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Country Classification Technical Guidance

Purpose: To explain how CDC classifies countries based on current or previous Zika transmission or the likelihood of an outbreak in countries that have not had previous Zika transmission. The country classification is used to inform CDC’s recommendations for US citizens and residents who are either traveling to or living in an area where Zika is spreading.

Intended audience: Other USG agencies, ministries of health and other public health partner organizations.

To protect travelers from Zika, scientists and travel experts at CDC are monitoring the status of Zika in countries around the world and making appropriate travel recommendations. These recommendations are based on a number of factors, including the historical or current presence of Zika in the country. Based on this assessment, areas with Zika are classified as epidemic or endemic.

Epidemic: These countries are currently experiencing outbreaks of Zika, and travel notices have been posted to alert travelers, particularly pregnant women, of the risk. These countries are considered epidemic because

  • The mosquito that carries Zika virus is present,
  • Zika has not been reported there in the past, and
  • Very little, if any, of the population is likely to be immune.

When Zika is first introduced into a country, it generally spreads quickly through the population. Over time, as the outbreaks decrease, these countries will change from the “epidemic” to the “endemic” classification, and travel notices will be removed.

Endemic: These countries have reported cases of Zika in the past and may occasionally report new cases. A large number of local residents are likely to be immune, so occasional cases may occur but generally not in numbers large enough to be considered an outbreak. Because the risk to travelers is likely much lower in these countries than in epidemic countries, travel notices will not be posted unless the number of cases rises to the level of an outbreak. For more information, visit Questions and Answers: Zika Risk in Endemic Countries.

Special note about Southeast Asia: Some of these countries have reported cases of Zika in the past, have reported recent variations in the number of cases, or share borders with those countries. Limited information is available to fully evaluate the risk of Zika virus infection in some of these countries. This list might change as we learn more about Zika transmission in Southeast Asia.  Because of this, CDC has issued special travel considerations for these areas.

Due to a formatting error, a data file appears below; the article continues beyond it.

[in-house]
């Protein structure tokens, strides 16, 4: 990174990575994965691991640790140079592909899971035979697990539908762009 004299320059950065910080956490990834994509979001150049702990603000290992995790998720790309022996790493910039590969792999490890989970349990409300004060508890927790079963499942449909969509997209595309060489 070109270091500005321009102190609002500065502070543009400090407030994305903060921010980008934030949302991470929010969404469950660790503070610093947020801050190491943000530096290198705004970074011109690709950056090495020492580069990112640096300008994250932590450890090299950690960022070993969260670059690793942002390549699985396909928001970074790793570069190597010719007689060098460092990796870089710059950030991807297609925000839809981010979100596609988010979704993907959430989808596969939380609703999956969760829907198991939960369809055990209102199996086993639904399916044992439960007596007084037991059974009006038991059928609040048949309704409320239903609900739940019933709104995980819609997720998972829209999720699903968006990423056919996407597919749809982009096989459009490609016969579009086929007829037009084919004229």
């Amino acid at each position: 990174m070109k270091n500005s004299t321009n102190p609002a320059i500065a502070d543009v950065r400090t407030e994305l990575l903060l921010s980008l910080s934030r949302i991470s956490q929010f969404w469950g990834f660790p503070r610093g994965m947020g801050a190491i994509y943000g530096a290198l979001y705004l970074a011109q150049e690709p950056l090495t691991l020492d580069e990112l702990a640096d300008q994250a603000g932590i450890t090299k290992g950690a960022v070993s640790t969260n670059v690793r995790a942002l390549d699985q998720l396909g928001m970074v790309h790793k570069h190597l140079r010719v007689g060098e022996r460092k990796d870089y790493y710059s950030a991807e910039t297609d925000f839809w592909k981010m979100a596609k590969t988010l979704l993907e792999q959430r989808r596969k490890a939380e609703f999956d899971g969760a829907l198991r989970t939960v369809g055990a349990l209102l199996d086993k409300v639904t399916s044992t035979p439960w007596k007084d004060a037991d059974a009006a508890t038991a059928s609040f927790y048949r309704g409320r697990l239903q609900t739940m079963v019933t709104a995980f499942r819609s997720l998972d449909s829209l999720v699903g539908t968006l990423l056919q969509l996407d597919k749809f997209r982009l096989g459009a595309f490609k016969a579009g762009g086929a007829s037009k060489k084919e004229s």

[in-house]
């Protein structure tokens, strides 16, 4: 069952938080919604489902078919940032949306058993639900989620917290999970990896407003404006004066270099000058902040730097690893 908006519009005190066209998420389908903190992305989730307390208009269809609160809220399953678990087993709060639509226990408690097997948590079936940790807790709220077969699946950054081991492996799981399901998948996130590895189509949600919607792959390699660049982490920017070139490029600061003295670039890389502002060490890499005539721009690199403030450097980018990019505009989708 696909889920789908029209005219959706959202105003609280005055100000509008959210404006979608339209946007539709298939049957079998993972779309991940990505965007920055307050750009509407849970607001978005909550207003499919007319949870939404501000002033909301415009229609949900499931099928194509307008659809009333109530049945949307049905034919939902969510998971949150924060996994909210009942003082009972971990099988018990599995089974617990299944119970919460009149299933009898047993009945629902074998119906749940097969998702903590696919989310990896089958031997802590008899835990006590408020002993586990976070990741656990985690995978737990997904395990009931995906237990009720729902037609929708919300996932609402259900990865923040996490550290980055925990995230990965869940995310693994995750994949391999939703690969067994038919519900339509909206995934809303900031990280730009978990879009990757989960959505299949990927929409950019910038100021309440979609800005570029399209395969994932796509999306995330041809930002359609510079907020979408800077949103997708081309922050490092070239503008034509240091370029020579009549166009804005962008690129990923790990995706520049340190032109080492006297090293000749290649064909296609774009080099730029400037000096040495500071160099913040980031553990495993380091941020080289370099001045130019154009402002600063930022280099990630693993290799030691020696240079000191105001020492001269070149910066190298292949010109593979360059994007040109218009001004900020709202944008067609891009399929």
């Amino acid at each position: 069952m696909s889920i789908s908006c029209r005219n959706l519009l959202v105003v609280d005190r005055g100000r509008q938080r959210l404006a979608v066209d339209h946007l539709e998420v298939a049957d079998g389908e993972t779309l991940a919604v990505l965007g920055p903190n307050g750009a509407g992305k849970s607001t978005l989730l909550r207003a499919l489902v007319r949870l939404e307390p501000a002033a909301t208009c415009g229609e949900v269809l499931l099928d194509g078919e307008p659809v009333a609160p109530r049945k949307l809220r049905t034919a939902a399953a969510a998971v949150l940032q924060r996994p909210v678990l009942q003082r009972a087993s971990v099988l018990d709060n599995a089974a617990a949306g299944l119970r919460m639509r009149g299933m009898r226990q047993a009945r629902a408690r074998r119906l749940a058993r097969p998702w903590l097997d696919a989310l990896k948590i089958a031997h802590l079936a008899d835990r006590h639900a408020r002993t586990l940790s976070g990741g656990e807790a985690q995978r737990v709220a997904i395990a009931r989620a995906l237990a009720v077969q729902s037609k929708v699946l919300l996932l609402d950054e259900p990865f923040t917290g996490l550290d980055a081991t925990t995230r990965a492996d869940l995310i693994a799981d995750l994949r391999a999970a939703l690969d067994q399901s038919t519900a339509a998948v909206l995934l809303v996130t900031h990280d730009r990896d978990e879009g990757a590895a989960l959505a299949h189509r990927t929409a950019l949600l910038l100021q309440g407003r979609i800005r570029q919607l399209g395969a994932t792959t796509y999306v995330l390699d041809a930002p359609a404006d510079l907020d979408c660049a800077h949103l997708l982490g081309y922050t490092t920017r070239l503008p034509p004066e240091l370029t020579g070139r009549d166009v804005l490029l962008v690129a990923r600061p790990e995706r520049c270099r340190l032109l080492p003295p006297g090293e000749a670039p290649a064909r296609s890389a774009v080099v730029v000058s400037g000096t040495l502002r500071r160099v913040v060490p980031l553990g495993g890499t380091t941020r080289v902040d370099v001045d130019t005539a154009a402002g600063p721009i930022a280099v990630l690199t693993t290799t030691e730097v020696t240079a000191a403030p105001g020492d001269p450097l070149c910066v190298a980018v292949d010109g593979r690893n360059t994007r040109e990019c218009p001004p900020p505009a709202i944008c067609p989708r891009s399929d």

For general information on countries with endemic Zika, visit Zika Travel Information and Questions and Answers: Zika Risk in Endemic Countries.

Countries that have not reported Zika transmission in the past

Countries that have not previously reported Zika are classified according to the likelihood that they could experience an epidemic. Classification is based on whether or not Aedes aegypti or Aedes albopictus mosquitoes are found in the area and whether or not it has had outbreaks of dengue. Dengue fever is spread by the same types of mosquitoes that spread Zika virus and a history of widespread, recurrent dengue outbreaks indicates that Zika can spread in that same area.

  • Countries that have the Aedes aegypti or Aedes albopictus mosquitoes and a history of widespread, recurrent dengue outbreaks are considered to be at high risk for a Zika epidemic.
  • Countries that have the Aedes aegypti or Aedes albopictus mosquitoes without a history of widespread, recurrent dengue outbreaks are considered to be at low risk for a Zika epidemic.
  • Countries that do not have the Aedes aegypti or Aedes albopictus mosquitoes are not at risk for a Zika epidemic. These countries may still have people who get infected while traveling to a Zika affected area, through sexual transmission, through blood transfusion, or through laboratory exposure.

For example, the contiguous United States is considered to be at low risk for an epidemic because, for many years, we have only had sporadic and focal outbreaks of dengue fever, with no widespread, recurrent outbreaks of dengue fever.

Re-classification of country status

Countries may be re-classified in response to new human and mosquito surveillance data, as well as advancements in the understanding of Zika virus disease and transmission.

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